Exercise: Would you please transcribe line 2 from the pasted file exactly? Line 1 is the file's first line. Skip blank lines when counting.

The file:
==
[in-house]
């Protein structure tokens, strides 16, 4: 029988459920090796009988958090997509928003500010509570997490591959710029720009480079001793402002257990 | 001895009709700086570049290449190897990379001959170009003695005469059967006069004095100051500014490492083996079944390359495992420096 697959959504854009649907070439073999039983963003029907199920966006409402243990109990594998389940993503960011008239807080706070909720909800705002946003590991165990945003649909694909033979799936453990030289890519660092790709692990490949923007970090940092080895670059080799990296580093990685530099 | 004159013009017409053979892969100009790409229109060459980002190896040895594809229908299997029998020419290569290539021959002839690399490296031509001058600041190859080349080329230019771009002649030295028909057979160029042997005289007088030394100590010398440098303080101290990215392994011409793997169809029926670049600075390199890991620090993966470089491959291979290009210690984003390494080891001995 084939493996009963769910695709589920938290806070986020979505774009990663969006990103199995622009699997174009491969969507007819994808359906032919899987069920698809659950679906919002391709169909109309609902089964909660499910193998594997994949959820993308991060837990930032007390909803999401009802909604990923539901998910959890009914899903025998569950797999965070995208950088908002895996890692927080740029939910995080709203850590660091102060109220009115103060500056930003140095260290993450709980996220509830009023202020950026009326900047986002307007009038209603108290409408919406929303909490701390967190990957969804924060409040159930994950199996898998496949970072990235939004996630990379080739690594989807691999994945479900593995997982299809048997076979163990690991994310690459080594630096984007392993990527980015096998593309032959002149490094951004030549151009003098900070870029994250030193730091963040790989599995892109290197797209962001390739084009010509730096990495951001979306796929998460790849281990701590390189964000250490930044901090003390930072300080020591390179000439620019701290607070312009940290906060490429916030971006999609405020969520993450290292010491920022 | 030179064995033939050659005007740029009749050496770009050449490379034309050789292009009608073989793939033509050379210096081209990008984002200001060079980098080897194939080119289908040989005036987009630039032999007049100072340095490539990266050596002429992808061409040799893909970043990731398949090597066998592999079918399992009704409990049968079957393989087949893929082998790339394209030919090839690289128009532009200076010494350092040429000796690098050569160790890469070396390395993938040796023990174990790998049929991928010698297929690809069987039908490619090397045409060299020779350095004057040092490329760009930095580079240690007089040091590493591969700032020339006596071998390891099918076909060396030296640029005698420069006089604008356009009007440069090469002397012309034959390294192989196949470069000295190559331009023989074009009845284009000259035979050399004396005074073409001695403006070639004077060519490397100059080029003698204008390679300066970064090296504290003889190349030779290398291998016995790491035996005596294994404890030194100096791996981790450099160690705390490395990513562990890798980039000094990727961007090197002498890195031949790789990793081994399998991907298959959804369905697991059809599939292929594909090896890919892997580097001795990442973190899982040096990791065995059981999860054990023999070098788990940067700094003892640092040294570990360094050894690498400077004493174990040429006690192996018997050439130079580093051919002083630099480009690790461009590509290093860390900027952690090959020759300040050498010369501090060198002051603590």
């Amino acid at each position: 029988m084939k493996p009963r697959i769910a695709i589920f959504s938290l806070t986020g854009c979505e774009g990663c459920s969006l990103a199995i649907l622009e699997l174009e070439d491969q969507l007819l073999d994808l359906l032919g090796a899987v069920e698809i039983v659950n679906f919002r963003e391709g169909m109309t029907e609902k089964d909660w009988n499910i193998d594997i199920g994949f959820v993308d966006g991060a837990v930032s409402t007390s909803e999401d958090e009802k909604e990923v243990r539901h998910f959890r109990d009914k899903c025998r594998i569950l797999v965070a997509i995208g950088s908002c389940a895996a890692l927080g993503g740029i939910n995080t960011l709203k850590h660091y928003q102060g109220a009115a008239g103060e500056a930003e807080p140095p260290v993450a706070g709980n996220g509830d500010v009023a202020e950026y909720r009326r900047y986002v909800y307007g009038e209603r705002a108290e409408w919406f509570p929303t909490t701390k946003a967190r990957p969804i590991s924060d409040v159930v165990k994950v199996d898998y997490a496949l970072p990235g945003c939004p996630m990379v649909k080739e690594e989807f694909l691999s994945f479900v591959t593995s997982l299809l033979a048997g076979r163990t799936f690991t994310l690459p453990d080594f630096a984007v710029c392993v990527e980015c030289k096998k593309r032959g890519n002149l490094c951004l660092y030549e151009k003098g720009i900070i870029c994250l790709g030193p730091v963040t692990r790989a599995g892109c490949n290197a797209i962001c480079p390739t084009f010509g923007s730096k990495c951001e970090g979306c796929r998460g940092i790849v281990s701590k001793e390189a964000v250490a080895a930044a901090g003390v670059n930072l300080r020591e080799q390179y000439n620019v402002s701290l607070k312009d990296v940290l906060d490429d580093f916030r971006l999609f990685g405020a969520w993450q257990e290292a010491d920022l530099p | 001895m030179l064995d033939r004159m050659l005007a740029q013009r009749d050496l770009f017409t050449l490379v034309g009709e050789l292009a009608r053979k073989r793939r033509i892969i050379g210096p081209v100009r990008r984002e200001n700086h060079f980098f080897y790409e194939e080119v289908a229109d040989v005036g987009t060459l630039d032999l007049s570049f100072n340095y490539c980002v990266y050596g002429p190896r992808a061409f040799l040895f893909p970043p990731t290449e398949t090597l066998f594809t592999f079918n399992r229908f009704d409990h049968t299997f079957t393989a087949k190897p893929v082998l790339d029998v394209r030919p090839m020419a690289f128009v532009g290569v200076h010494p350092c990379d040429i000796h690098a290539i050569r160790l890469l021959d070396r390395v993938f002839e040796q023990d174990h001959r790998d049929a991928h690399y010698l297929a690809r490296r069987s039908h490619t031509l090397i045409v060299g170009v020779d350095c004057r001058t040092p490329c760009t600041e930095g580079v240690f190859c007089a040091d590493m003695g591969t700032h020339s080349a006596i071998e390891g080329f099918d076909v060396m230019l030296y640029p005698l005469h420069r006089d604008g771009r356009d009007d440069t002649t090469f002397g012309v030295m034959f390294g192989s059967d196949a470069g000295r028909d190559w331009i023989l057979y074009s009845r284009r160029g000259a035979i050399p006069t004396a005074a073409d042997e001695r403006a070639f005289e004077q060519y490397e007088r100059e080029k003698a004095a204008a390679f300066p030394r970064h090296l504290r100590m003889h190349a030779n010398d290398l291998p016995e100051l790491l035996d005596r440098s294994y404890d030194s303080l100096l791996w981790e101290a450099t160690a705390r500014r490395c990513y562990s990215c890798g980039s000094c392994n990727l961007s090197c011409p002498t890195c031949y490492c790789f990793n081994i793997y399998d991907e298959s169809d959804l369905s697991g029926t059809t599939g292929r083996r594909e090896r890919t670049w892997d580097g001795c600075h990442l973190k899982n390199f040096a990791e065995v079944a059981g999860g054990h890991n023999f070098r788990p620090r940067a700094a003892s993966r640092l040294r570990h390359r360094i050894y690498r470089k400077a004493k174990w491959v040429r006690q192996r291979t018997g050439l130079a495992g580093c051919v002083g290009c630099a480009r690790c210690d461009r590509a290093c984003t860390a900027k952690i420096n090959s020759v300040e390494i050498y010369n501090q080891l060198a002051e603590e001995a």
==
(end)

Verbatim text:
């Protein structure tokens, strides 16, 4: 029988459920090796009988958090997509928003500010509570997490591959710029720009480079001793402002257990 | 001895009709700086570049290449190897990379001959170009003695005469059967006069004095100051500014490492083996079944390359495992420096 697959959504854009649907070439073999039983963003029907199920966006409402243990109990594998389940993503960011008239807080706070909720909800705002946003590991165990945003649909694909033979799936453990030289890519660092790709692990490949923007970090940092080895670059080799990296580093990685530099 | 004159013009017409053979892969100009790409229109060459980002190896040895594809229908299997029998020419290569290539021959002839690399490296031509001058600041190859080349080329230019771009002649030295028909057979160029042997005289007088030394100590010398440098303080101290990215392994011409793997169809029926670049600075390199890991620090993966470089491959291979290009210690984003390494080891001995 084939493996009963769910695709589920938290806070986020979505774009990663969006990103199995622009699997174009491969969507007819994808359906032919899987069920698809659950679906919002391709169909109309609902089964909660499910193998594997994949959820993308991060837990930032007390909803999401009802909604990923539901998910959890009914899903025998569950797999965070995208950088908002895996890692927080740029939910995080709203850590660091102060109220009115103060500056930003140095260290993450709980996220509830009023202020950026009326900047986002307007009038209603108290409408919406929303909490701390967190990957969804924060409040159930994950199996898998496949970072990235939004996630990379080739690594989807691999994945479900593995997982299809048997076979163990690991994310690459080594630096984007392993990527980015096998593309032959002149490094951004030549151009003098900070870029994250030193730091963040790989599995892109290197797209962001390739084009010509730096990495951001979306796929998460790849281990701590390189964000250490930044901090003390930072300080020591390179000439620019701290607070312009940290906060490429916030971006999609405020969520993450290292010491920022 | 030179064995033939050659005007740029009749050496770009050449490379034309050789292009009608073989793939033509050379210096081209990008984002200001060079980098080897194939080119289908040989005036987009630039032999007049100072340095490539990266050596002429992808061409040799893909970043990731398949090597066998592999079918399992009704409990049968079957393989087949893929082998790339394209030919090839690289128009532009200076010494350092040429000796690098050569160790890469070396390395993938040796023990174990790998049929991928010698297929690809069987039908490619090397045409060299020779350095004057040092490329760009930095580079240690007089040091590493591969700032020339006596071998390891099918076909060396030296640029005698420069006089604008356009009007440069090469002397012309034959390294192989196949470069000295190559331009023989074009009845284009000259035979050399004396005074073409001695403006070639004077060519490397100059080029003698204008390679300066970064090296504290003889190349030779290398291998016995790491035996005596294994404890030194100096791996981790450099160690705390490395990513562990890798980039000094990727961007090197002498890195031949790789990793081994399998991907298959959804369905697991059809599939292929594909090896890919892997580097001795990442973190899982040096990791065995059981999860054990023999070098788990940067700094003892640092040294570990360094050894690498400077004493174990040429006690192996018997050439130079580093051919002083630099480009690790461009590509290093860390900027952690090959020759300040050498010369501090060198002051603590």